One of Harvard’s principal recruiting strategies is making students the face of the admissions office. “Recruiting is an inexact science at best,” says Jake Kaufman, associate director of financial aid and senior admissions officer. “Ultimately, we’re looking for talent. I think there are just a lot of barriers to that talent finding its way to us, so all these recruitment efforts are to remove all those barriers.” To that end, the office employs student interns to write for a blog about campus life, and students are also present on the College’s social-media accounts; the Harvard Admissions Snapchat account features students sharing their days and answering questions. Every winter break, Esposito says, 10 to 15 students visit approximately 10 schools (including their own) and community organizations to encourage students to attend college in general and share their experiences from Harvard, a program started by the University Minority Recruitment Program in the 1970s. Harvard also has the “Return to Middle School” program, sending current students to middle schools to discuss the college-application process. (Such student-ambassador programs are common among universities; in the 2014-2015 academic year, 319 Yale students visited 722 high schools to recruit low-income students.)
Officers also stress the importance of early college awareness in general: they created a publication for students in eighth to tenth grades featuring the perspectives of Harvard students, to explain “what is college, and what might it offer them,” says Niki Applebaum-Johnson, assistant director of financial aid, senior admissions officer, and director of the Harvard First Generation Program, which provides information about Harvard’s resources to prospective first-generation college students.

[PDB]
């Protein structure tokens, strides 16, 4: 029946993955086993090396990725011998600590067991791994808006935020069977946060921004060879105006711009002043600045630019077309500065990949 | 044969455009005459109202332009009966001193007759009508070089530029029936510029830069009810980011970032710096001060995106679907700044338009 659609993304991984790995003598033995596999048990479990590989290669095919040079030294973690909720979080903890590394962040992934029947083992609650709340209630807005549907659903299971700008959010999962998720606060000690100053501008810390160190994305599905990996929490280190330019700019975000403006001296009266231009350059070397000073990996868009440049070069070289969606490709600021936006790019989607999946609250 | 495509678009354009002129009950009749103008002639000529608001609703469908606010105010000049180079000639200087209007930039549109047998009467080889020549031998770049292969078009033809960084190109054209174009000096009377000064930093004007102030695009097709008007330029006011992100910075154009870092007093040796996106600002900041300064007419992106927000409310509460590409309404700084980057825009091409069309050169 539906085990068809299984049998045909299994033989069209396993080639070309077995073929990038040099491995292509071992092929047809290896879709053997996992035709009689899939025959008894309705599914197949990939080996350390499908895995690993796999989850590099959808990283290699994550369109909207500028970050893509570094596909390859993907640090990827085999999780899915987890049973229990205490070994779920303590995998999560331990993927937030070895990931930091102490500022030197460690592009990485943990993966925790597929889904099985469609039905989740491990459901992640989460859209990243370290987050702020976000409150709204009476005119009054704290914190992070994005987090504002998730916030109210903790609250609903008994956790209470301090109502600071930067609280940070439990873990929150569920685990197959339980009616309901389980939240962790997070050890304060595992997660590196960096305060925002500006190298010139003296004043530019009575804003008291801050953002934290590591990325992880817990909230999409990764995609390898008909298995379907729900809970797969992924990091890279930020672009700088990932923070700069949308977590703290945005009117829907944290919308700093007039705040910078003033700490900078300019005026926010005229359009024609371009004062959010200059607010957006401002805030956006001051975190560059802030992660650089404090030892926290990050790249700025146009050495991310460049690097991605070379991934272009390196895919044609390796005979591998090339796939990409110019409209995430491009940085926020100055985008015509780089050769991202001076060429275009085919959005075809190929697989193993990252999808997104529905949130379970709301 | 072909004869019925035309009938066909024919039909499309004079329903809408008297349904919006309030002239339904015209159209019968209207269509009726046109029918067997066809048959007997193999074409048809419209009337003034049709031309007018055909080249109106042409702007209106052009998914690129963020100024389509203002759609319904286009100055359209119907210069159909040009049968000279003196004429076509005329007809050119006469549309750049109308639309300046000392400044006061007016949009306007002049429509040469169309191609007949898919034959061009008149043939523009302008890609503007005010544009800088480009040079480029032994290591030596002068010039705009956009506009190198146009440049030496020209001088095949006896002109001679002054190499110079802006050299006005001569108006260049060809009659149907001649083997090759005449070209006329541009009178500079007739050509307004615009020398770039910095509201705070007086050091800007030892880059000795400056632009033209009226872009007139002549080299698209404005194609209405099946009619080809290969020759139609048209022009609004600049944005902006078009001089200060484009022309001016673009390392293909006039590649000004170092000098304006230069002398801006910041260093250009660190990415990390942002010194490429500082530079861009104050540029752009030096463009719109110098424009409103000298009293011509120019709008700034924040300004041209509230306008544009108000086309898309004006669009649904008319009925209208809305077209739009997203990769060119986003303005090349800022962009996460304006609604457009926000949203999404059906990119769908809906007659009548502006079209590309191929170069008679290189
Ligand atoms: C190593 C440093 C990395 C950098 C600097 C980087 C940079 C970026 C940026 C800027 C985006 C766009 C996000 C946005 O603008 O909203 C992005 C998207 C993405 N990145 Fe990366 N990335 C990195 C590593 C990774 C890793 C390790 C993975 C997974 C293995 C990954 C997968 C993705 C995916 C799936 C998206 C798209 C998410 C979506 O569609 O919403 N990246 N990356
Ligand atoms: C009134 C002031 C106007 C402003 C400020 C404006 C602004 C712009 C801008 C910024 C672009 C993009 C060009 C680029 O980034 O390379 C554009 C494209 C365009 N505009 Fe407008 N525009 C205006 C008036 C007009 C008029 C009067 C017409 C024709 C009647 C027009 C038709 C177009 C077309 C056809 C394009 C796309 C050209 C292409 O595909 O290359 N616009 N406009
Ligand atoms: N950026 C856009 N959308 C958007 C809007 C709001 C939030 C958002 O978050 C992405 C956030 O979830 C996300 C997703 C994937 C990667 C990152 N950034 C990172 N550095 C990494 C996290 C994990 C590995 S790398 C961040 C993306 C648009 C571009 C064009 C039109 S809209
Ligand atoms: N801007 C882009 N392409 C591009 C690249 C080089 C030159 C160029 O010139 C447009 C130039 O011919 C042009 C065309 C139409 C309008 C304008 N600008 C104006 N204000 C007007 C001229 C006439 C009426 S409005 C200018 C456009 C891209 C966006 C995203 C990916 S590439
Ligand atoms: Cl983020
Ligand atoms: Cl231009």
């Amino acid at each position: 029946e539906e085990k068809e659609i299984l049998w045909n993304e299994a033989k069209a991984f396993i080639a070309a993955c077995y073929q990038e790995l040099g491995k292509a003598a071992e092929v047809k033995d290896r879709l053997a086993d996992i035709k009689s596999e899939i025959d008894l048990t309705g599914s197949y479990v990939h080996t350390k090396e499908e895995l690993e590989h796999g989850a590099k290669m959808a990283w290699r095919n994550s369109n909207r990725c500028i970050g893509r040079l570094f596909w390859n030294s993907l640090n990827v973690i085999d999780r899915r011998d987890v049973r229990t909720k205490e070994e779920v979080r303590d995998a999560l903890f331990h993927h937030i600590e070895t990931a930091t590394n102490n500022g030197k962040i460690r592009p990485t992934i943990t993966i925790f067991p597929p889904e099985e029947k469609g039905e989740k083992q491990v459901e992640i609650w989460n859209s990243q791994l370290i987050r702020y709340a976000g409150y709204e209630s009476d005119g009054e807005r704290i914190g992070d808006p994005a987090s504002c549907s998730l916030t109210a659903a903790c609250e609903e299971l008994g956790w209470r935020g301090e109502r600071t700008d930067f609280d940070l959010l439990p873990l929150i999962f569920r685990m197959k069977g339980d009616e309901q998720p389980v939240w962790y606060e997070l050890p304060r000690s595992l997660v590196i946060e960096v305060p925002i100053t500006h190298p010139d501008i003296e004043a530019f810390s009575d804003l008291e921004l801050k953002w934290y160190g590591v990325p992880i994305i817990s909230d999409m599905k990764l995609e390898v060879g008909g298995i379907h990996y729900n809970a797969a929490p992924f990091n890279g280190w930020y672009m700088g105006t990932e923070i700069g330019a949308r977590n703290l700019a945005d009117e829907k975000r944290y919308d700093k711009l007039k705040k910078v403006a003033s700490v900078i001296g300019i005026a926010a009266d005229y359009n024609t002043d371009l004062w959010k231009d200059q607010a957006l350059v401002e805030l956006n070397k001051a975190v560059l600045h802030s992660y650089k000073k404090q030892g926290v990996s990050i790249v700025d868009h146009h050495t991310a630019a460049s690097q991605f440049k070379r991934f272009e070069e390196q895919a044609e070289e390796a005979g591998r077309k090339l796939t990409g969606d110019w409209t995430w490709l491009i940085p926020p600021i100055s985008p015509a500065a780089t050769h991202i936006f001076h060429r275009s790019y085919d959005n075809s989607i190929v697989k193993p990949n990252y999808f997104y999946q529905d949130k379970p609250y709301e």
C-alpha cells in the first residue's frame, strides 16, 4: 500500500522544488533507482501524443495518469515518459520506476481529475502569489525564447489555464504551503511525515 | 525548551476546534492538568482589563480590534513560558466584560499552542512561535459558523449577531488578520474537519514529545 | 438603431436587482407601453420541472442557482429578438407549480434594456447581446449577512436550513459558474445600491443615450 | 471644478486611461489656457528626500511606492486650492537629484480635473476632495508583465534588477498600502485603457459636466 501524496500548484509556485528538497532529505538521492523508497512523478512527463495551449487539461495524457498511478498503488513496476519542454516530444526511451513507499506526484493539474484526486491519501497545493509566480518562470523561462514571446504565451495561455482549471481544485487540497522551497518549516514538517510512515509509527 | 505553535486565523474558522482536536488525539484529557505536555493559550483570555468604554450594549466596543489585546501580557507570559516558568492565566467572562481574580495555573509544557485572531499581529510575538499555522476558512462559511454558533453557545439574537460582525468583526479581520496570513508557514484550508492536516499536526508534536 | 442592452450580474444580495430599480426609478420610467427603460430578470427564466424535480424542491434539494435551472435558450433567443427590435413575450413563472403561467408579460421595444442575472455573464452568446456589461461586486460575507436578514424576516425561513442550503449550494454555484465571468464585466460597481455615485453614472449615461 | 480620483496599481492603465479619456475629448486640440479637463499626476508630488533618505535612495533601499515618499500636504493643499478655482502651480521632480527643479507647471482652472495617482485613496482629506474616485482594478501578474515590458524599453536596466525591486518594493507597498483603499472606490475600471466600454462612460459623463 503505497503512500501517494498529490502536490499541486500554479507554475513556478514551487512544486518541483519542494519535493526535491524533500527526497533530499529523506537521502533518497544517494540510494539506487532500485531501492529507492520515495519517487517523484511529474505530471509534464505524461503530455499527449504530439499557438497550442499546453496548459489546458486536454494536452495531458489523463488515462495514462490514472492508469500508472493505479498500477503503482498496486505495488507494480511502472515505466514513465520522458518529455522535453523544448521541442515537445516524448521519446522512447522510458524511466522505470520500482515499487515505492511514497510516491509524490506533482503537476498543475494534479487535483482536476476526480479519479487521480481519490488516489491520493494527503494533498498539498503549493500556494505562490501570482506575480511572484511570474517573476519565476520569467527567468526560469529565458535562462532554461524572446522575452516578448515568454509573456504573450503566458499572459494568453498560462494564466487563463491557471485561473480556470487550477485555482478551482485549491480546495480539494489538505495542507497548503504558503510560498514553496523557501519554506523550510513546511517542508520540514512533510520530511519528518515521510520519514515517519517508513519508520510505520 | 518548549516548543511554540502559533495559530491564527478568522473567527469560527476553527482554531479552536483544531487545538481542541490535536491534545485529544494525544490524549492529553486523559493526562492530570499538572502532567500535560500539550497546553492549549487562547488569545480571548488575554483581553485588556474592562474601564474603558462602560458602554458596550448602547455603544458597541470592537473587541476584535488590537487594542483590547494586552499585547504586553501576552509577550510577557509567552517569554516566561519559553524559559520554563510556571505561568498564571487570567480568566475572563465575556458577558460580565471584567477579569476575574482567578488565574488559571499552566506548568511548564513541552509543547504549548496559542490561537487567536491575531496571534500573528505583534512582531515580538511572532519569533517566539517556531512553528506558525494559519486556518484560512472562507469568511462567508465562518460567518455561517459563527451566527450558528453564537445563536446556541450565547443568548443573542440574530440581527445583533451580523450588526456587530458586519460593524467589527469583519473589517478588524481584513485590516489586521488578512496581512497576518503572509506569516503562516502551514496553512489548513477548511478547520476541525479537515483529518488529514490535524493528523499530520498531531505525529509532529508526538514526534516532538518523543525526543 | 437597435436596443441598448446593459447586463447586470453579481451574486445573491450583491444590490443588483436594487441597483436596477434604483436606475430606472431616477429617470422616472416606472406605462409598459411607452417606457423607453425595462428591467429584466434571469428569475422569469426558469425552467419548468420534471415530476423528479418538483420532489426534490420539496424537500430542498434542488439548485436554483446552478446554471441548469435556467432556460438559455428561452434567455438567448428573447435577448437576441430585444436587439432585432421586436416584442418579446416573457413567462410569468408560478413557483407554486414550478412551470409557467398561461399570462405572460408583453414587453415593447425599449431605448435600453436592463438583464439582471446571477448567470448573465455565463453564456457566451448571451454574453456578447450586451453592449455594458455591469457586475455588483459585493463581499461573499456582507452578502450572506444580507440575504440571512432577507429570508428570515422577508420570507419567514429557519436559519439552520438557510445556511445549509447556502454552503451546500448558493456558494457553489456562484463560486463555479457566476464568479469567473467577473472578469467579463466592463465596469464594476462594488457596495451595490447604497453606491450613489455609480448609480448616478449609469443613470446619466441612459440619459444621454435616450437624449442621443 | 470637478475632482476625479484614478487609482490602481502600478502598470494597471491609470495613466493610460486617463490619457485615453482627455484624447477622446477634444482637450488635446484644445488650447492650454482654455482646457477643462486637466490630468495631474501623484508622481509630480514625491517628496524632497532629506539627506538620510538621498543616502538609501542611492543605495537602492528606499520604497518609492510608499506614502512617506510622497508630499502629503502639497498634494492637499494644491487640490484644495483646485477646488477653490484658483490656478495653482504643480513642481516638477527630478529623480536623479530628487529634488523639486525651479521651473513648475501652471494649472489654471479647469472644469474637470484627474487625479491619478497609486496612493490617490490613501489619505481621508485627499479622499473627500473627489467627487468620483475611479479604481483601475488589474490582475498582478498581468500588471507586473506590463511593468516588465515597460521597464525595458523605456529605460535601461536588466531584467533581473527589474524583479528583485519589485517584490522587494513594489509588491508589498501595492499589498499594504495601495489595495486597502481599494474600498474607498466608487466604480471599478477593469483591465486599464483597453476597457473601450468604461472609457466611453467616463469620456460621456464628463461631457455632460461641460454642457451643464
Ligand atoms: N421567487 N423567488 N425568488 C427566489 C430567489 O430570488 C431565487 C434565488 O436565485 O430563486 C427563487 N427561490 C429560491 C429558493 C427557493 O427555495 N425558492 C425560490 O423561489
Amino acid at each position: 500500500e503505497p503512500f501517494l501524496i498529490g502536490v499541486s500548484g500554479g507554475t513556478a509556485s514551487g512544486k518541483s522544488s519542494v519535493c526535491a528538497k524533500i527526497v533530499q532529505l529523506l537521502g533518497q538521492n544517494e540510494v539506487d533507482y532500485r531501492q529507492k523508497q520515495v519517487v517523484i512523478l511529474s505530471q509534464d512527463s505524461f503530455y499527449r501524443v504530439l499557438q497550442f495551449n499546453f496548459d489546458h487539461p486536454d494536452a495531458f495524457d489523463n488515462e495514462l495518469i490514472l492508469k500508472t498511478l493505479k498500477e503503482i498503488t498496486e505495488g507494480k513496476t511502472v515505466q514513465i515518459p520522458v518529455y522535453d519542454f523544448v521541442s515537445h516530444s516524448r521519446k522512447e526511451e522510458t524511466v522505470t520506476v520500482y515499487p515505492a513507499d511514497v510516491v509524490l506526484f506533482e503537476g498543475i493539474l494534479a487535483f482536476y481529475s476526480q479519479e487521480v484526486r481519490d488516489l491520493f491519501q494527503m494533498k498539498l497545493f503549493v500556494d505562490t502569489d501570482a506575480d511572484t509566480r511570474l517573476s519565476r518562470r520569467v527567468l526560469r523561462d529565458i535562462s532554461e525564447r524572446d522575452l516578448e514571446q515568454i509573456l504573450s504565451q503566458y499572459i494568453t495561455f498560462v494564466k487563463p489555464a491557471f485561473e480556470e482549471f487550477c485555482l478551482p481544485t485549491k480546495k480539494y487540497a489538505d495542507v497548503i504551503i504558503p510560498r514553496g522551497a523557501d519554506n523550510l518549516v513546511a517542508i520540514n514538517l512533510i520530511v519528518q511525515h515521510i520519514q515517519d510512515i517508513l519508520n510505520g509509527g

Accessibility on a National Scale
More broadly, Harvard hopes to use its internal efforts to animate a national conversation about college access and affordability through its participation in the American Talent Initiative (ATI), a network of high-performing colleges that aim to increase their enrollment of Pell Grant recipients. By 2025, the program aims “to attract, enroll, and graduate an additional 50,000 lower-income students at the 270 colleges and universities that consistently graduate at least 70 percent of their students in six years.” As noted, Harvard itself doesn’t have a concrete, numerical goal for its enrollment of low-income students, and instead is participating in ATI as part of a broader institutional ethos of promoting college affordability.
President Drew Faust attended a meeting for the presidents of ATI member institutions in February, and Robert Iuliano ’83, senior vice president and general counsel, attended one for senior leaders. “The point of ATI,” he says, “is to tap the cross-fertilization that comes with this collection of colleges and universities.” While Harvard “has had a sustained push, for a long time, about access,” it does not have specific targets or quotas for enrollment of students from any background, he continues. Instead, the University’s central goal is to ensure that all high-school students understand Harvard’s affordability—and to tell them, “Please, consider higher education” in general.
All of these components—financial aid, recruiting, and collaboration with other schools—are part of Harvard’s attempts to increase the socioeconomic diversity of its student body. “We have a long way to go,” Fitzsimmons says, but eventually he believes “we will get there.” Without quantifiable goals, it’s difficult to know what “there” looks like—but it will likely be more diverse than “here.”